Saturday, November 28, 2009

Auto Show Speculation

Ahh, perfection.

I went to the San Francisco International Auto Show this weekend. Unencumbered by any research, interviews or statistics, here are a few random thoughts:

1. Wandering around the concourses, taking in hundreds of cars that more or less look exactly the same — give or take a few oldies and oddities — it just seems like there are too many makes, models and players in this game. Are there really enough people out there to buy enough of these bland cars to keep all the automakers in business?

2. Remember back, oh, a few months ago when cars with decent mileage were all the rage? Remember all the giddy talk of weening ourselves off foreign oil? Aside from the hybrids, Smart cars, and a few small exceptions, the show was all about pickup and power.

3. Saab should just fold. You could not look at one of their cars and differentiate it from any other brand. The spokeswoman seemed depressed and unconvincingly said, "The company has two perspective buyers. We'll have new owners soon." Volvo is also getting dangerously close to anonymity. What's happened to the once-distinctive European carmakers? Could it be that they are owned by the Americans now?

4. Even if you don't like the look, you have to hand it to Cadillac. Their sharp-angled design stands out, even though it seems like you might cut yourself if you get too close.

Don't believe me? Listen to Joe Lorio of The New York Times:

Even if you knew nothing about European wagons, one look at the CTS Sport Wagon would dispel any notion that this is the second coming of the Country Squire. There’s nothing retro to it. Even more so than the CTS sedan, the wagon is a showcase for Cadillac’s faceted, angular design.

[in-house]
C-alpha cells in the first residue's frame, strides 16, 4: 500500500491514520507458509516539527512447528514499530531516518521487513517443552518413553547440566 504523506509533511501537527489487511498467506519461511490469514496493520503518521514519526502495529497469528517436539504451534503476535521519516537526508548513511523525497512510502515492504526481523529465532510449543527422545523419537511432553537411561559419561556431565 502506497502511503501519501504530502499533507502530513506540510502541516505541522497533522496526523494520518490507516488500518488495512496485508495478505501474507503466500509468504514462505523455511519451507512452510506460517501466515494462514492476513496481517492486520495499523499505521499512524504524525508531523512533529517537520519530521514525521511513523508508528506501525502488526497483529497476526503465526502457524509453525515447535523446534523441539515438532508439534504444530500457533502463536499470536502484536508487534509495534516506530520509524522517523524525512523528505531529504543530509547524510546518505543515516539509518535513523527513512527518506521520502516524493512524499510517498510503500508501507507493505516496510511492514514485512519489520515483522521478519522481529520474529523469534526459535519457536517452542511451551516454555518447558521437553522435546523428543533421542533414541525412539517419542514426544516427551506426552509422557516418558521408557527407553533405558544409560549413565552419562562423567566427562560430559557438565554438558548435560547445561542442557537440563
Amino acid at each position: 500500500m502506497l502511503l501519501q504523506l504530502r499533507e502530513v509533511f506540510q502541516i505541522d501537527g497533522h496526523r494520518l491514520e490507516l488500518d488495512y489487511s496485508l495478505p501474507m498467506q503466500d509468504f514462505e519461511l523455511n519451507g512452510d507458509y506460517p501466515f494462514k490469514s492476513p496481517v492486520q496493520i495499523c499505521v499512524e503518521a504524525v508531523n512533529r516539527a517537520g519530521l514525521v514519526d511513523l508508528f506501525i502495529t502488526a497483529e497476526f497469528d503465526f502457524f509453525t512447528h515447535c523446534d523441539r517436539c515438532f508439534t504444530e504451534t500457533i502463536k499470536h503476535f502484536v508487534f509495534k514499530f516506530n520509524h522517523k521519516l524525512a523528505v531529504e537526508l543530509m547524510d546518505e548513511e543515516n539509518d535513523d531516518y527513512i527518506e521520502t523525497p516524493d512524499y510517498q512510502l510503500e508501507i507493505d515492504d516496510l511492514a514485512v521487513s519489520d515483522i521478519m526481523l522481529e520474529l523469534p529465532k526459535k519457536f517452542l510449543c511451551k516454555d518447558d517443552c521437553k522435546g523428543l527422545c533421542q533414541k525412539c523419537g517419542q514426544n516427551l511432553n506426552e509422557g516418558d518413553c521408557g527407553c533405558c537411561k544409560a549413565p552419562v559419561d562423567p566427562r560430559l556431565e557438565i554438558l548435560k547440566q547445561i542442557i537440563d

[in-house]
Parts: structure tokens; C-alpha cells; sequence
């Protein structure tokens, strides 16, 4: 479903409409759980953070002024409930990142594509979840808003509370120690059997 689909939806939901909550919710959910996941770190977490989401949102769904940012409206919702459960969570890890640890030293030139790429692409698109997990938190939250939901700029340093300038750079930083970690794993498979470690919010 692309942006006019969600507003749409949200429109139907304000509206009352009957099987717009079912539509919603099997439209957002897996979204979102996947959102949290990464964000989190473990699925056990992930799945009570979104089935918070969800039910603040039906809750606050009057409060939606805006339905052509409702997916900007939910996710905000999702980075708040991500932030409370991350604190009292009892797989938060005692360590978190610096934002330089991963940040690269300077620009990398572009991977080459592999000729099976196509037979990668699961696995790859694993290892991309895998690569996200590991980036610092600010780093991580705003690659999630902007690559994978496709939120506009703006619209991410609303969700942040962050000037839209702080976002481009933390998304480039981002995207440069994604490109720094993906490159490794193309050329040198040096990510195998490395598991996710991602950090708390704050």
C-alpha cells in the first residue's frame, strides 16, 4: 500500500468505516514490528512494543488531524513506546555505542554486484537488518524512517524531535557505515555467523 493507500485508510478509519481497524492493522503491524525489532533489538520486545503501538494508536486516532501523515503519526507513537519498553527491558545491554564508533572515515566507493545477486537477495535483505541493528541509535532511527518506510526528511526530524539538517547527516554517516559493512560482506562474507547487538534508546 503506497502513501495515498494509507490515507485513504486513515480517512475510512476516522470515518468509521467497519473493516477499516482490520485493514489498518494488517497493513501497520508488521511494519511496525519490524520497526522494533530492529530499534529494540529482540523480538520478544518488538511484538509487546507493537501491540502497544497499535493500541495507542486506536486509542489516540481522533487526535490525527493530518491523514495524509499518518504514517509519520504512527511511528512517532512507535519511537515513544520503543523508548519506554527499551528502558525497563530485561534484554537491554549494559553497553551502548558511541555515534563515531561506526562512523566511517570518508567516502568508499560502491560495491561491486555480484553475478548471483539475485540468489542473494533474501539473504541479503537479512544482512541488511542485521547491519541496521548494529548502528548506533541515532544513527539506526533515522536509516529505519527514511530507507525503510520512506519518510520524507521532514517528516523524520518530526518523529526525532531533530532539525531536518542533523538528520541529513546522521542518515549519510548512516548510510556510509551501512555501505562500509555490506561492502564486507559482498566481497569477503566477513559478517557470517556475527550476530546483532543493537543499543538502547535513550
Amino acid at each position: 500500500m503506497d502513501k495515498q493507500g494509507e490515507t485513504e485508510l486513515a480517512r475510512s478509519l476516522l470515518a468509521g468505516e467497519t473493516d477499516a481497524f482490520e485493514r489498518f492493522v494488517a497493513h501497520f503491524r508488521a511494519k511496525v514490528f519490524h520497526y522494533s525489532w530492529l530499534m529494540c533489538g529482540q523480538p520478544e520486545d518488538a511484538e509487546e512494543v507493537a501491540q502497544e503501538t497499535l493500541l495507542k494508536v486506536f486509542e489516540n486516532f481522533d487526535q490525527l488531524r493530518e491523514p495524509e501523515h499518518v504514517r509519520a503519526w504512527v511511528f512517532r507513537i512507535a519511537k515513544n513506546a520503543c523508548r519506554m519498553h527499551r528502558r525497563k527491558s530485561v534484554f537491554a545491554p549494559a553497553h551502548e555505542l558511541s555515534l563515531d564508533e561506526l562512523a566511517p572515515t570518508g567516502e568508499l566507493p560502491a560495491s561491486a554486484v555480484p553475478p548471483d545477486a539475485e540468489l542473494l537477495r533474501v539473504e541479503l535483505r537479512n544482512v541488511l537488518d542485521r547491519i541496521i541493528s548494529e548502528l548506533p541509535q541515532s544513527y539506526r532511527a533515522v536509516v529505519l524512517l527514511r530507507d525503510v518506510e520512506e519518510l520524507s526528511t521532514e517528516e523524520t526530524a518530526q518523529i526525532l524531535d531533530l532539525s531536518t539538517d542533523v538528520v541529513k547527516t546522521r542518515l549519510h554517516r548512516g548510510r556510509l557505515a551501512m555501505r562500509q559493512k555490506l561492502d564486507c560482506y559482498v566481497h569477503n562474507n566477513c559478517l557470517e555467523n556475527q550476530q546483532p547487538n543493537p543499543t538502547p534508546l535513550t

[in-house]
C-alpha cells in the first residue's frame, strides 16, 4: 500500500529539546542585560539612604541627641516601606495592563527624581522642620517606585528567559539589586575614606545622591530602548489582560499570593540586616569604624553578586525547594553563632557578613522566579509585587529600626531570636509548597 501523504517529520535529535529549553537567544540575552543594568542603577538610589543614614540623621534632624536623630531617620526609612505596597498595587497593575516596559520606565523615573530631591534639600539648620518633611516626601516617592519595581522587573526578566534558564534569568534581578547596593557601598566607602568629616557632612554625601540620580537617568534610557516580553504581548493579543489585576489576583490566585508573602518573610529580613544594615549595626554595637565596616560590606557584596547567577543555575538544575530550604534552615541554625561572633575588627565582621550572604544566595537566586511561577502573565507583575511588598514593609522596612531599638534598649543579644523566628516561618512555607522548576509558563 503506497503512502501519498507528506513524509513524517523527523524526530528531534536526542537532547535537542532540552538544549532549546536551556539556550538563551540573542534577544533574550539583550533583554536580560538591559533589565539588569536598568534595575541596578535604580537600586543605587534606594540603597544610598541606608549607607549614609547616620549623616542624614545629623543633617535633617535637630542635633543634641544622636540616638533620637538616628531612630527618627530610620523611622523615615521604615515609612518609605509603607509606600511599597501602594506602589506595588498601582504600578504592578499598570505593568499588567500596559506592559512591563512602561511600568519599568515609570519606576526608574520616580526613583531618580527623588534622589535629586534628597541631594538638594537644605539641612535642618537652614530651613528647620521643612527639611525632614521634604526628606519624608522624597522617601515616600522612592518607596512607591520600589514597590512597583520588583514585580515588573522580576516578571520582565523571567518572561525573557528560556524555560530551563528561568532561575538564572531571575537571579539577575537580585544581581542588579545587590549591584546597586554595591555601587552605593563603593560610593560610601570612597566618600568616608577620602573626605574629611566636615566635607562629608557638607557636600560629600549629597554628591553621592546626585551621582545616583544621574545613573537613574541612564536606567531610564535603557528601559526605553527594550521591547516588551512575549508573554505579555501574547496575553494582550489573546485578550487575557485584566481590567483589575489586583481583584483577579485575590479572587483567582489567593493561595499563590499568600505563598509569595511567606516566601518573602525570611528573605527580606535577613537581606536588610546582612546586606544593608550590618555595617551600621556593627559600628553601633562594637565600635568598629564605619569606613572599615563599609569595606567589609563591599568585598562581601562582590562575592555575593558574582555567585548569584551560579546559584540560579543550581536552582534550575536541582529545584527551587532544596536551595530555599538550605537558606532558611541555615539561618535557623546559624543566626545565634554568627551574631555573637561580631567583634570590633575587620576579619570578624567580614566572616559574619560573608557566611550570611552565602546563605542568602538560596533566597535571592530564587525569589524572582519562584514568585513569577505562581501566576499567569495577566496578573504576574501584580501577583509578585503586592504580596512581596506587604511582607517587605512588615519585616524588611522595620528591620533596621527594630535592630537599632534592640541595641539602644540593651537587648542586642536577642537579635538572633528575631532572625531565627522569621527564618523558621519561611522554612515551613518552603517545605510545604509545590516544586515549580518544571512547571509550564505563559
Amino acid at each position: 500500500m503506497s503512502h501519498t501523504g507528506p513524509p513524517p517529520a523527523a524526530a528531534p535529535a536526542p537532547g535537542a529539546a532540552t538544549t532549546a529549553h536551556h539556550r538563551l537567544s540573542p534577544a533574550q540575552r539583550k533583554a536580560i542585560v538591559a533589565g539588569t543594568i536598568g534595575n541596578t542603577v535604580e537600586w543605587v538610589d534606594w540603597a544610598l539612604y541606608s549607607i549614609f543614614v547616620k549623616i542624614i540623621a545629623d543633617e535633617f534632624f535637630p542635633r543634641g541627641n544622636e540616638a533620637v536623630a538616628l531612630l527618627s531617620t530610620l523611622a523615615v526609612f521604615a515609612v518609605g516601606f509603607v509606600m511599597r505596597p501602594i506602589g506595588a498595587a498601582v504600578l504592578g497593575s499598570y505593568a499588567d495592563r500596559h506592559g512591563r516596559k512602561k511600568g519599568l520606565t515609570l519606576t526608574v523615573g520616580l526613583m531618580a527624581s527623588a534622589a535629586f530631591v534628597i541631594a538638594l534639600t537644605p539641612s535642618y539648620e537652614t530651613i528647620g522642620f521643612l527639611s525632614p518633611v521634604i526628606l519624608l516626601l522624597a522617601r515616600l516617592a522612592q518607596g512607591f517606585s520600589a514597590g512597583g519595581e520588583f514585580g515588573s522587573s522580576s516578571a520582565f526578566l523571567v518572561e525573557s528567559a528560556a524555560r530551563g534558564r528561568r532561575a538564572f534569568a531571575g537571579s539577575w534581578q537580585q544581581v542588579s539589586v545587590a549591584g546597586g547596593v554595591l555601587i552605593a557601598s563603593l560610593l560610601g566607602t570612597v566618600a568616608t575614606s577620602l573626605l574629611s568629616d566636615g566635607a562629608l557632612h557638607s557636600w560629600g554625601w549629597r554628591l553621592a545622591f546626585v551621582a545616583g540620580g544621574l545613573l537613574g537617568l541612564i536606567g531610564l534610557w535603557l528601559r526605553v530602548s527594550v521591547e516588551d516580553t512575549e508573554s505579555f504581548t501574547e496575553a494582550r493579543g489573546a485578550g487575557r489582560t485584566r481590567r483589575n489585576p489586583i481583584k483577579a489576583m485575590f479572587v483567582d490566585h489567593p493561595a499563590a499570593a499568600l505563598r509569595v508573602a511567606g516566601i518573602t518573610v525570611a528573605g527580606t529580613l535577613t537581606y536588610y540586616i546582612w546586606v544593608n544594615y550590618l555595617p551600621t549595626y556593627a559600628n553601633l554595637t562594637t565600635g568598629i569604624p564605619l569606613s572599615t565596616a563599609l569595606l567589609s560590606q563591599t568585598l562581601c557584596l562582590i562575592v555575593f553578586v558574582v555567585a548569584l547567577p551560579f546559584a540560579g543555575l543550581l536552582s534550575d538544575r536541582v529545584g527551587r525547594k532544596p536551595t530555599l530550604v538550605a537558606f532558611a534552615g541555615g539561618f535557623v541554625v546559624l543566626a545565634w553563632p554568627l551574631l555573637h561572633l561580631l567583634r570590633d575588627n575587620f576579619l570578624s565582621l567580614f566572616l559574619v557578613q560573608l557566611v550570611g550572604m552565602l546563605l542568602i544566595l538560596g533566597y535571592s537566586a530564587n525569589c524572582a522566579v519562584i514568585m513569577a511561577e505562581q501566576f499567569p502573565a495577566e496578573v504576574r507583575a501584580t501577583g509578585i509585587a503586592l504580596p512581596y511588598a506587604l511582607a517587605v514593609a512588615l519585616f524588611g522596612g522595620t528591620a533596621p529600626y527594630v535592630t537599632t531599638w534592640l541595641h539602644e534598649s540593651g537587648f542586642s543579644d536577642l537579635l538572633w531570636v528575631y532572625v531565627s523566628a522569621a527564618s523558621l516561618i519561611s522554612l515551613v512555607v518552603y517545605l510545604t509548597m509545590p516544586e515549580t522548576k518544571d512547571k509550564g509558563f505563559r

Take the liftgate, for instance. Instead of a flat plane, it comes to a point in the middle. And check out the bladelike taillamps, which extend from the bumper all the way to the roof. Particularly unusual for a wagon are the ultraslim rear-quarter windows and extra-wide rear pillars. They make it look as if Cadillac’s designers were afraid to let their wagon look like a wagon — and in fact, they were.

5. One of the loneliest guys at the auto show was the Buick Lacrosse spokesman. He kept pitching while he paced the rotating dais he shared with Buick's hope for the future, but nobody was listening. Where was everybody? Huddled around the Camaros and Corvettes.

Anyone in the market for a V16? Look no further than the 1934 Cadillac Aero Coupe.

How big is the Escalade? It's as wide as the wingspan of Michael, my 6'3" Polish-American friend from Kansas.

It's hard to tell but this is a Chevy Impala. I'm not really sure what to say about this car except that is was mesmerizing.

This Rolls Royce tank costs $430,000. It doubles as a very large stainless steel fridge.

The Impala of your dreams.

A woodie without the wood, courtesy of a trompe l'eoil paint job.

Traci experiences what it's like to drive something other than a 1990 Camry or a 2002 Elantra.

UPDATE: Some thoughts, via Facebook, from Eric Francis, a journalist I worked with in Little Rock, Arkansas who once wrote one of the best car articles I've ever read way back in the early '90s. (Hey Eric, if you have a digital copy of that piece, send it my way.)